Agile Zone is brought to you in partnership with:

I am a programmer and architect (the kind that writes code) with a focus on testing and open source; I maintain the PHPUnit_Selenium project. I believe programming is one of the hardest and most beautiful jobs in the world. Giorgio is a DZone MVB and is not an employee of DZone and has posted 637 posts at DZone. You can read more from them at their website. View Full User Profile

Testing and specifying JavaScript code with Jasmine

12.07.2011
| 5491 views |
  • submit to reddit

Jasmine is a BDD framework for JavaScript (or CoffeeScript) code, which helps you specify and test your classes and functions as the same time.

Jasmine is not derived from the classic xUnit API, but features Behavior-Driven Development syntax, composed of easy and short method calls.

The framework is developed by Pivotal Labs, the same company behind Pivotal Tracker (one of the few the Agile planning tools that allegedly works) and Pivotal CRM. Wikimedia Commons and Diaspora, just to make some example, use Jasmine and I learned about its diffusion at the last Global Day of Code Retreat.

I already have jsTestDriver!

On the why another testing framework side, the documentation makes some compelling points

  • Jasmine is not tied to a browser or even to browsers in general: it can run anywhere JavaScript is supported, so also in the console.
  • Its API is simple (the same for jsTestDriver) and has a short learning curve: after some minutes you will be able to run almost any unit test.
  • The framework does not clutter the global namespace, or jump through horrible hoops that static analysis of code will continuously point out.

Where to run it

There are several options for running Jasmine:

  • in the browser; an HTML file loads all the .js files and shows you the result of the suite. Jasmine also has an interactive console for trying out its syntax, linked in the resources.
  • In multiple browsers, with jsTestDriver as a backend.
  • Via a gem for Ruby or Coffeescript adopters.
  • Via console, in the case of Node.js apps.

The browser usage is actually the most straightforward: you just need to edit SpecRunner.html by adding <script> tags for your source files and specs.

Here is how Jasmine looks like after I ran it from a git checkout (you'll need to edit the paths of the example SpecRunner.html file in this case):

How Jasmine looks like

Writing tests specifications with Jasmine is really simple:

describe('prime numbers detector',function(){
  it('avoids 1',function(){
    expect(isPrime(1)).toBe(false);
  });
  it('detects 2',function(){
    expect(isPrime(2)).toBe(true);
  });
  it('detects 3',function(){
    expect(isPrime(3)).toBe(true);
  });
  it('avoids 4',function(){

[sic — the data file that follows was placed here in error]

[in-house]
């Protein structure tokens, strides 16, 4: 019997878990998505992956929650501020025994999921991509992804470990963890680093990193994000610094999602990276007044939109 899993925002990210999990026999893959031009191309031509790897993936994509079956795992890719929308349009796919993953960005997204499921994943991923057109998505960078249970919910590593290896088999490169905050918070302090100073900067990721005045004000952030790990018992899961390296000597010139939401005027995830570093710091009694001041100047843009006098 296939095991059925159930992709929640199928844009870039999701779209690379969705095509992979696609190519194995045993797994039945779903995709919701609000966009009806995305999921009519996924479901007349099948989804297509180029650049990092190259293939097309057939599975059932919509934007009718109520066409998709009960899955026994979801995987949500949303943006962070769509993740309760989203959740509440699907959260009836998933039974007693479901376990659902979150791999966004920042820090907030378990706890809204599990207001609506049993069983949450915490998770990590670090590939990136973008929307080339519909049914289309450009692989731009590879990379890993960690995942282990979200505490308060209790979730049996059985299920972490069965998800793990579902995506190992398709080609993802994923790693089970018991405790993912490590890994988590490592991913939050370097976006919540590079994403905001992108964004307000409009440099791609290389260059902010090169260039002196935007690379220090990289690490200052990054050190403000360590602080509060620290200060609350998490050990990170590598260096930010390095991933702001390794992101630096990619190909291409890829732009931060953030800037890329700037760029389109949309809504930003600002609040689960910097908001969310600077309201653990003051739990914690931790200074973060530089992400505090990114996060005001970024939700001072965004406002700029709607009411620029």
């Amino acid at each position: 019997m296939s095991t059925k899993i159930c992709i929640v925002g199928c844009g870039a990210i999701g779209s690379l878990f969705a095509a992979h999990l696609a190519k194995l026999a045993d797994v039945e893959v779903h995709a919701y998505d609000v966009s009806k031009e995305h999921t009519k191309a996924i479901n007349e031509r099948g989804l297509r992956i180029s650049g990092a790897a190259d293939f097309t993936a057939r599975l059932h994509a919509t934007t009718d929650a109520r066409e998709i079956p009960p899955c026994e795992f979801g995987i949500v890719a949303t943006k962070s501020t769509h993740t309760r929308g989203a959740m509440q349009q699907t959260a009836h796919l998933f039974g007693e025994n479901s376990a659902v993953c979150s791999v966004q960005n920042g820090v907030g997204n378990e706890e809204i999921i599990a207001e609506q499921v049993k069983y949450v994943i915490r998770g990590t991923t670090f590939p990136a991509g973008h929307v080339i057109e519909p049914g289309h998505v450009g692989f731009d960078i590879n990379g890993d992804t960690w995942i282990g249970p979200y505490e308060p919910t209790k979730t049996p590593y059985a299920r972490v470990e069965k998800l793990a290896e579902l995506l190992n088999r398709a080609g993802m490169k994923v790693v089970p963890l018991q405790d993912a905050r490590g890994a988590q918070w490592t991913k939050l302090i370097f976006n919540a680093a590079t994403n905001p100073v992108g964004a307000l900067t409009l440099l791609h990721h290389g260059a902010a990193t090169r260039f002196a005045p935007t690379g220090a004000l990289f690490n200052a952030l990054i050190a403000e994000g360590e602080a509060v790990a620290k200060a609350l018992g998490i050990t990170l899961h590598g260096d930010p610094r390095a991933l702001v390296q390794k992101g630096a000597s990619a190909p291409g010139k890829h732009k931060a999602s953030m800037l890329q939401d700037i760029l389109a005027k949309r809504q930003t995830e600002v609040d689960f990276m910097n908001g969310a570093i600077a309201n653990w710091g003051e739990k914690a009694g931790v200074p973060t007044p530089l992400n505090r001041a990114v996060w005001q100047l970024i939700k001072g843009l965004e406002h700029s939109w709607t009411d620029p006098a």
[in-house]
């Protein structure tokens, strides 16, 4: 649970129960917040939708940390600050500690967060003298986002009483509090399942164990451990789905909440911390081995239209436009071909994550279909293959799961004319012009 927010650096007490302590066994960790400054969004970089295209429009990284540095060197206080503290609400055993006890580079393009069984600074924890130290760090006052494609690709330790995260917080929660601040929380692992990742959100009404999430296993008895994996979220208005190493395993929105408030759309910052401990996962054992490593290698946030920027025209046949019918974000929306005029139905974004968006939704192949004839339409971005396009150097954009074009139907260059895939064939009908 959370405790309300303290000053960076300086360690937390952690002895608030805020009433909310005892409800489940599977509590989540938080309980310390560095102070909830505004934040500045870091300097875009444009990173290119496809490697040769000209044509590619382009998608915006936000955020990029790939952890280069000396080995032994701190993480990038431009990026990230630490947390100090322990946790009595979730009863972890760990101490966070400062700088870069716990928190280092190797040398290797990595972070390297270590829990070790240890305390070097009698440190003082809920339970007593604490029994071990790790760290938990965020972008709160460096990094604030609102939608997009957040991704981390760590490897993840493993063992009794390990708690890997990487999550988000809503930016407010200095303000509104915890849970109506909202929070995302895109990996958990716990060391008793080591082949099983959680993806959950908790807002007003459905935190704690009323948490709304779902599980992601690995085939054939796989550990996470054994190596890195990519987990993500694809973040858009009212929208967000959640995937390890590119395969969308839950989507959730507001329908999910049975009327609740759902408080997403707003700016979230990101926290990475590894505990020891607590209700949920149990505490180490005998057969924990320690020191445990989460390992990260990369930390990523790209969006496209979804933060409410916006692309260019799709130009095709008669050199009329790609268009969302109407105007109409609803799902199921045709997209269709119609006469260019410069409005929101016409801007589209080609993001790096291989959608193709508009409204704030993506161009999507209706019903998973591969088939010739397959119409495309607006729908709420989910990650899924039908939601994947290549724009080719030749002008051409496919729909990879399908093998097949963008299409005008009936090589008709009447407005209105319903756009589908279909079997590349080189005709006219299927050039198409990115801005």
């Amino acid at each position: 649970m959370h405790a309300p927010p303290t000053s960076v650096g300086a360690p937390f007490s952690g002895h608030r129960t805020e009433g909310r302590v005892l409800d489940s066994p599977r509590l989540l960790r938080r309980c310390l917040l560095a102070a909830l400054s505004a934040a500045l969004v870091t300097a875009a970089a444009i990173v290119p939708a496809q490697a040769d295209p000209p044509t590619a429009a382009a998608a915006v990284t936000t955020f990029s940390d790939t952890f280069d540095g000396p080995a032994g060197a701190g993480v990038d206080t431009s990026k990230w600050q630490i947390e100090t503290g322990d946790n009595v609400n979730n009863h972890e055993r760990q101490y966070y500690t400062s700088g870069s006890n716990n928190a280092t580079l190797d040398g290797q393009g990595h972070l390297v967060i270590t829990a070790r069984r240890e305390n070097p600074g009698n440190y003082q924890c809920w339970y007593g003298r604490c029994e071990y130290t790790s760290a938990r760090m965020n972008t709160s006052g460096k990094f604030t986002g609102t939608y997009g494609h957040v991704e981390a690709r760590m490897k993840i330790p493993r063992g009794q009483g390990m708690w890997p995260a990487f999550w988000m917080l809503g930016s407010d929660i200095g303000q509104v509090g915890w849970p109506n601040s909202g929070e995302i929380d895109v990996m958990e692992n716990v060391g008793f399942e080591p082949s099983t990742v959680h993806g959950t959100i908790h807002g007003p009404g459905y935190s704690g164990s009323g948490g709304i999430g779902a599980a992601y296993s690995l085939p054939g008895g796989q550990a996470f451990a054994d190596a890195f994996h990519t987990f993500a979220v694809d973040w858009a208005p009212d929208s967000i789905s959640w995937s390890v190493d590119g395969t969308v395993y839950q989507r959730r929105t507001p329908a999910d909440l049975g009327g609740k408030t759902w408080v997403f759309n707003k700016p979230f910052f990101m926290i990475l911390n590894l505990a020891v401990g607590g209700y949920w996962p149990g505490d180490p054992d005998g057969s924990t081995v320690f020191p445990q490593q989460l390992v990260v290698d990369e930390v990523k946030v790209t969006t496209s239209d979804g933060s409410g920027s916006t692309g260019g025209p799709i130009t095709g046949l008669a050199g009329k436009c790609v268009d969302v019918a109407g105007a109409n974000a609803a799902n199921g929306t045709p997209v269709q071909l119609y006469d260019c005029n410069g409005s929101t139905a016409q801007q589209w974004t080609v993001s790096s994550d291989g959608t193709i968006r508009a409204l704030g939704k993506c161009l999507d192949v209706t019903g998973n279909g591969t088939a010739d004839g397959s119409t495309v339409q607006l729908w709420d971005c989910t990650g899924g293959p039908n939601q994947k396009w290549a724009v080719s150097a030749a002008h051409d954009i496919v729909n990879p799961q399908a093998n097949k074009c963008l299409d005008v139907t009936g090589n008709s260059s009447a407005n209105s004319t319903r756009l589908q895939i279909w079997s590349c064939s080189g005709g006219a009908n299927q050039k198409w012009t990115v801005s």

expect(isPrime(4)).toBe(false);
  });
});

This code sample describes an isPrime() function, but you can run any kind of JavaScript code inside the anonymous functions passed to it(). You can also add a beforeEach(function() {}) call before the it() ones, to specify a setup common to all tests.

toBe() is an universal matcher, but there are many others to keep your spec readable:

  • expect(x).toBeNull(), expect(x).toMatch(/[A-Z]*/), expect(x).toBeLessThan(42) are all examples of dealing with non numerical variables.
  • expect(function() { fn(); }).toThrow(e) allows you to specify an expected exception.
  • expect(x).not.toEqual("hello") is a general pattern (expect(x).not) that you can use in place of expect(x) to invert the matcher's behavior.

The really handy stuff

Jasmine contains primitives for organizing tests involving asynchronicity:

  • run() is the basic element, specifying a piece of code to be executed.
  • waits(timeout) can be inserted between run() blocks to provide a cushion of waiting, difficult to obtain since JavaScript lacks sleep functions.
  • waitsFor(fn) checks repeatedly a condition, ensuring execution is continued only after it is reached.

The concept of waitsFor() is similar to Selenium 2 explicit waits, but can be used for testing just the JavaScript part and not the whole application (by faking the server-side for example). Jasmine is a solution oriented to JavaScript code and not to end-to-end tests.

Asynchronicity is highly involved in Ajax calls but also in rendering and other logic in complex frameworks like ExtJS, which is full of deferred calls. Outsourcing to the framework the complexity of testing asynchronous code is generally a positive.

Other resources

The official page for Jasmine contains multiple download packages for running it in browser or console environments. It also links to development pages on Github and to API Documentation.

You can try out Jasmine (but not saing your code) right after having finished reading this article., if "downloading a zip file is too much work!" The mailing list for Jasmine is also rather active.

Nettuts+ has a long example of the BDD/TDD cycle with a sample project to download and run. There's never enough code samples when we need them. Jared Carroll explains how the integration of the framework with jQuery (where needed).

Published at DZone with permission of Giorgio Sironi, author and DZone MVB.

(Note: Opinions expressed in this article and its replies are the opinions of their respective authors and not those of DZone, Inc.)